The game — GENIGMA — is out today on iOS and Android and is available in English, Spanish, Catalan, and Italian. It is the result of a two-and-a-half-year collaboration between researchers at the Centre for Genomic Regulation (CRG), the Centro Nacional de Análisis Genómico (CNAG-CRG), and local video game professionals.
On the surface, GENIGMA is a puzzle-solving game where players organize blocks of different colors and shapes in various configurations to achieve the highest possible score. In the background, however, how players solve these puzzles is helping researchers untangle genetic sequences in order to create ‘cancer cell lines’, information that can help fight breast cancer.
Gaming for the cause
“Cell lines are responsible for the discovery of vaccines, chemotherapies for cancer or IVF for infertility. This makes them a pillar of modern biology,” explains ICREA Research Professor Marc A. Marti-Renom, with dual affiliation at the CRG and CNAG-CRG and whose research underpins GENIGMA.
“However, the lack of genome reference maps limits current scientific progress. It’s like asking people to navigate modern cities using maps from the past. With the help of other people, we can update these maps, which will allow us to make fast progress in breast cancer research.”
GENIGMA was designed to help boost the world’s research efforts on cancer lines, as this information is critical for studying cancer cells and how they would interact with various drugs. One of the largest issues researchers that study these cell lines have is the lack of accurate, high-resolution genome reference maps, which allow them to pinpoint the exact location of certain genes.
The team behind the game believes that data generated by human players would be a more effective approach to generating or updating these maps compared to using AI alone for the task. While AI is reliable, they say that the ‘herd intelligence’ of players can help provide some creative solutions that automated systems may not be able to reach. During the development of GENIGMA, the researchers developed a series of methods to create genomic reference maps by visualizing the genome in three-dimensional space.
Each string that players toy with in the game represents a genetic sequence in the cancer cell line. How players organize the blocks in each string is a potential structure of these sequences, indicating the possible location of individual genes. The more players partake, the volume and quality of data that the researchers draw from the game becomes.
“Anyone with a smartphone from anywhere in the world can download GENIGMA for free and make a direct contribution to research, lending their logic and dexterity to the service of science,” says Elisabetta Broglio, citizen science facilitator at the CRG. “GENIGMA will analyze the solutions provided by the players as a collective and not as individuals, and will take advantage of creative solutions impossible to find with deterministic algorithms.”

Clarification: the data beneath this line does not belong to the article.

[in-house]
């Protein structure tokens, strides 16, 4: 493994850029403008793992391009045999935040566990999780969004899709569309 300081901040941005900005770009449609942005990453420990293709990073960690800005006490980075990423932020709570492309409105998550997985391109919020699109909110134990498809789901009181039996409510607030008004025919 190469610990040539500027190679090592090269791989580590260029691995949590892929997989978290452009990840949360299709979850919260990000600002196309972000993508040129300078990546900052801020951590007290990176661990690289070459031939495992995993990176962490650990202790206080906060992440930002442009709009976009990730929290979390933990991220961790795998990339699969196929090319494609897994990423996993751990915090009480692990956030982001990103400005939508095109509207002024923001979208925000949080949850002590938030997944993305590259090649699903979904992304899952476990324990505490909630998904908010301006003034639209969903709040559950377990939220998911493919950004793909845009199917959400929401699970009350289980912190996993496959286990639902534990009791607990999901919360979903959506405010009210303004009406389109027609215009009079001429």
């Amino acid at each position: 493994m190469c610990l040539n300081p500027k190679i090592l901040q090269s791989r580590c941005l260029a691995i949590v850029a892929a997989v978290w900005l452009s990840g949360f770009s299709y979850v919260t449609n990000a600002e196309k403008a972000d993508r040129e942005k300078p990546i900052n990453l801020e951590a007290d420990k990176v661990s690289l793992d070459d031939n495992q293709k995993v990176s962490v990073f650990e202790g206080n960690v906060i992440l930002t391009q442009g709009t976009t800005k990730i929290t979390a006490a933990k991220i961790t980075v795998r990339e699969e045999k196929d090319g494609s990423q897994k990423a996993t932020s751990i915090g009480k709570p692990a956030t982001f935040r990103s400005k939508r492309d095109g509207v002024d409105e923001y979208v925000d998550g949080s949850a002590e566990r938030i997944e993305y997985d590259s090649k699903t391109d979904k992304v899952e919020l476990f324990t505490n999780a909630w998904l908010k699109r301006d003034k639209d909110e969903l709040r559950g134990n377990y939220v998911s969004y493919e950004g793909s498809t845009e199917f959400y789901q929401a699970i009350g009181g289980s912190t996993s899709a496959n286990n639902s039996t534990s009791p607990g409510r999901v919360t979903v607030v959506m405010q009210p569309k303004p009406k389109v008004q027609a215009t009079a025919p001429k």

The game launched today, and the researchers are planning a three-month campaign (the #GenigmaChallenge) to mark the event. Every Monday over the next three months, they will introduce new genome fragments from a certain cell line (T-47D) for players to arrange. This cell line is involved in the emergence of breast cancer and is one of the most commonly used resources in cancer research. The first fragment players will have available to arrange are from chromosome 17, where a high number of genes associated with breast cancer reside. These include BRCA1, mutations of which are associated with around 40% of inherited breast cancer cases.
The game was produced by over 500 people across 13 different workshops. People from various fields pitched in during its development, from artists and game developers to researchers, students, bioethicists, and representatives from patient organizations.
“Science can often feel inaccessible for most people, which is why being able to pick up your phone to play GENIGMA is so exciting. Not only can you combine the universal appeal and popularity of videogames to contribute towards advancing medical research, you will also learn more about science,” says Oriol Ripoll, Creative at Jocs al Segon and Coordinator of GENIGMA’s game design team.
According to the team’s estimates, if 30,000 players solve an average of 50 games each, they would produce enough data to create the reference map of the 20,000 genes in this cell line. So get to playing!